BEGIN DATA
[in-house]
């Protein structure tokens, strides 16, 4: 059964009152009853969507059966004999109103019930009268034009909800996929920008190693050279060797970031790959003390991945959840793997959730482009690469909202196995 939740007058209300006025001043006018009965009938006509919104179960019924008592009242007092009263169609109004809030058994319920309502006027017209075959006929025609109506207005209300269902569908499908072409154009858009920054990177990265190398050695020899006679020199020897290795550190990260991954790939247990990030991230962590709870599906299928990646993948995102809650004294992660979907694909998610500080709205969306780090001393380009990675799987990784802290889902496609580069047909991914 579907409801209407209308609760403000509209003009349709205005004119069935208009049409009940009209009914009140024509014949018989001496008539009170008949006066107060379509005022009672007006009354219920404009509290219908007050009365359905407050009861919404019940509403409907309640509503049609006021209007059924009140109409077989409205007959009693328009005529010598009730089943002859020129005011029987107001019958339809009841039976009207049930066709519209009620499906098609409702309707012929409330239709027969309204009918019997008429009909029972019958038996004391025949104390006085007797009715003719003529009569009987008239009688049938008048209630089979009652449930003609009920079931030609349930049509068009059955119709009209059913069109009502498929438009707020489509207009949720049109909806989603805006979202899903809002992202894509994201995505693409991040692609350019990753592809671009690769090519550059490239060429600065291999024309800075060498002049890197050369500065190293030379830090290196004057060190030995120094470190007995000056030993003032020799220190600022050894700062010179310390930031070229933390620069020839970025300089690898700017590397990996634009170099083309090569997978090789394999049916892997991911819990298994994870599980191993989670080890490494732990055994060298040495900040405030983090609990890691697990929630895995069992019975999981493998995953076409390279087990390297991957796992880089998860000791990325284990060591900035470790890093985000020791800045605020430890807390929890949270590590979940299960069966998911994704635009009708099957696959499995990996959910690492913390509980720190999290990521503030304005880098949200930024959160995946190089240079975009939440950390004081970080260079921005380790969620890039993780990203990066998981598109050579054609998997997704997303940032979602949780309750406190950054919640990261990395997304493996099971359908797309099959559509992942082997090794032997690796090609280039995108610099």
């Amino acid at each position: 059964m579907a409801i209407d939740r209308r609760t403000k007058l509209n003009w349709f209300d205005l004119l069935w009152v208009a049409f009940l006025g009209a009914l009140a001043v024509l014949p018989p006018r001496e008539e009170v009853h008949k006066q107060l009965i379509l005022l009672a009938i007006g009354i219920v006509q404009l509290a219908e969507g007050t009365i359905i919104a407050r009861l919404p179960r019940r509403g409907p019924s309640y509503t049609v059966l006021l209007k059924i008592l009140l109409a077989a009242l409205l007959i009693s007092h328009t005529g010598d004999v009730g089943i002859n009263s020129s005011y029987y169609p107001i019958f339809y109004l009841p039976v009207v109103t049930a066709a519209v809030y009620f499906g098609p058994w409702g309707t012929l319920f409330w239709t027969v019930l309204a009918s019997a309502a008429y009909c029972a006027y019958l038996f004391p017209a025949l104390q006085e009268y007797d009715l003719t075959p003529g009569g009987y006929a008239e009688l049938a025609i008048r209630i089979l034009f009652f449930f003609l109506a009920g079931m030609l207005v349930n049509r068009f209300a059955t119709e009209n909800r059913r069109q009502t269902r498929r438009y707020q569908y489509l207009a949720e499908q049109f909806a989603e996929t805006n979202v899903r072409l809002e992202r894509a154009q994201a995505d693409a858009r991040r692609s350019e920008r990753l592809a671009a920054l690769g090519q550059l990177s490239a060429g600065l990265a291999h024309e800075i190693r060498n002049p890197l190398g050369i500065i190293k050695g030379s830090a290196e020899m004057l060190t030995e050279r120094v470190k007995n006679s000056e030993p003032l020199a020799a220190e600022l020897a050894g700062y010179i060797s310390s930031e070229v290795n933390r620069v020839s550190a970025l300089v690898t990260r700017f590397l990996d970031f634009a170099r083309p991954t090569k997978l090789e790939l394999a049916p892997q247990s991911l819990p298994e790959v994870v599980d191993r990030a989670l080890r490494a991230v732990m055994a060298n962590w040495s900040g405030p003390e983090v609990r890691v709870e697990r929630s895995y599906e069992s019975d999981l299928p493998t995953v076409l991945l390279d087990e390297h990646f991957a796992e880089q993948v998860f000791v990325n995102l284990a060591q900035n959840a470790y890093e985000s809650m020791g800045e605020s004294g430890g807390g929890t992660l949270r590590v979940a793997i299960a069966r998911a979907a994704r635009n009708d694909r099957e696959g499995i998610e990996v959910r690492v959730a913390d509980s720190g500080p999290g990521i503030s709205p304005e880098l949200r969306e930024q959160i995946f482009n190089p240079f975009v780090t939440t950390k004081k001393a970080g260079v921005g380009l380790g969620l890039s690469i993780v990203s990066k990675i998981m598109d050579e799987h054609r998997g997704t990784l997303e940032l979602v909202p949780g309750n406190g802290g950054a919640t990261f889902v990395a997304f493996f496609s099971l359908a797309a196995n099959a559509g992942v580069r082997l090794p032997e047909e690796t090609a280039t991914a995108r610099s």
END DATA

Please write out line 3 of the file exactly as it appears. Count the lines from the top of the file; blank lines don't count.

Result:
């Amino acid at each position: 059964m579907a409801i209407d939740r209308r609760t403000k007058l509209n003009w349709f209300d205005l004119l069935w009152v208009a049409f009940l006025g009209a009914l009140a001043v024509l014949p018989p006018r001496e008539e009170v009853h008949k006066q107060l009965i379509l005022l009672a009938i007006g009354i219920v006509q404009l509290a219908e969507g007050t009365i359905i919104a407050r009861l919404p179960r019940r509403g409907p019924s309640y509503t049609v059966l006021l209007k059924i008592l009140l109409a077989a009242l409205l007959i009693s007092h328009t005529g010598d004999v009730g089943i002859n009263s020129s005011y029987y169609p107001i019958f339809y109004l009841p039976v009207v109103t049930a066709a519209v809030y009620f499906g098609p058994w409702g309707t012929l319920f409330w239709t027969v019930l309204a009918s019997a309502a008429y009909c029972a006027y019958l038996f004391p017209a025949l104390q006085e009268y007797d009715l003719t075959p003529g009569g009987y006929a008239e009688l049938a025609i008048r209630i089979l034009f009652f449930f003609l109506a009920g079931m030609l207005v349930n049509r068009f209300a059955t119709e009209n909800r059913r069109q009502t269902r498929r438009y707020q569908y489509l207009a949720e499908q049109f909806a989603e996929t805006n979202v899903r072409l809002e992202r894509a154009q994201a995505d693409a858009r991040r692609s350019e920008r990753l592809a671009a920054l690769g090519q550059l990177s490239a060429g600065l990265a291999h024309e800075i190693r060498n002049p890197l190398g050369i500065i190293k050695g030379s830090a290196e020899m004057l060190t030995e050279r120094v470190k007995n006679s000056e030993p003032l020199a020799a220190e600022l020897a050894g700062y010179i060797s310390s930031e070229v290795n933390r620069v020839s550190a970025l300089v690898t990260r700017f590397l990996d970031f634009a170099r083309p991954t090569k997978l090789e790939l394999a049916p892997q247990s991911l819990p298994e790959v994870v599980d191993r990030a989670l080890r490494a991230v732990m055994a060298n962590w040495s900040g405030p003390e983090v609990r890691v709870e697990r929630s895995y599906e069992s019975d999981l299928p493998t995953v076409l991945l390279d087990e390297h990646f991957a796992e880089q993948v998860f000791v990325n995102l284990a060591q900035n959840a470790y890093e985000s809650m020791g800045e605020s004294g430890g807390g929890t992660l949270r590590v979940a793997i299960a069966r998911a979907a994704r635009n009708d694909r099957e696959g499995i998610e990996v959910r690492v959730a913390d509980s720190g500080p999290g990521i503030s709205p304005e880098l949200r969306e930024q959160i995946f482009n190089p240079f975009v780090t939440t950390k004081k001393a970080g260079v921005g380009l380790g969620l890039s690469i993780v990203s990066k990675i998981m598109d050579e799987h054609r998997g997704t990784l997303e940032l979602v909202p949780g309750n406190g802290g950054a919640t990261f889902v990395a997304f493996f496609s099971l359908a797309a196995n099959a559509g992942v580069r082997l090794p032997e047909e690796t090609a280039t991914a995108r610099s």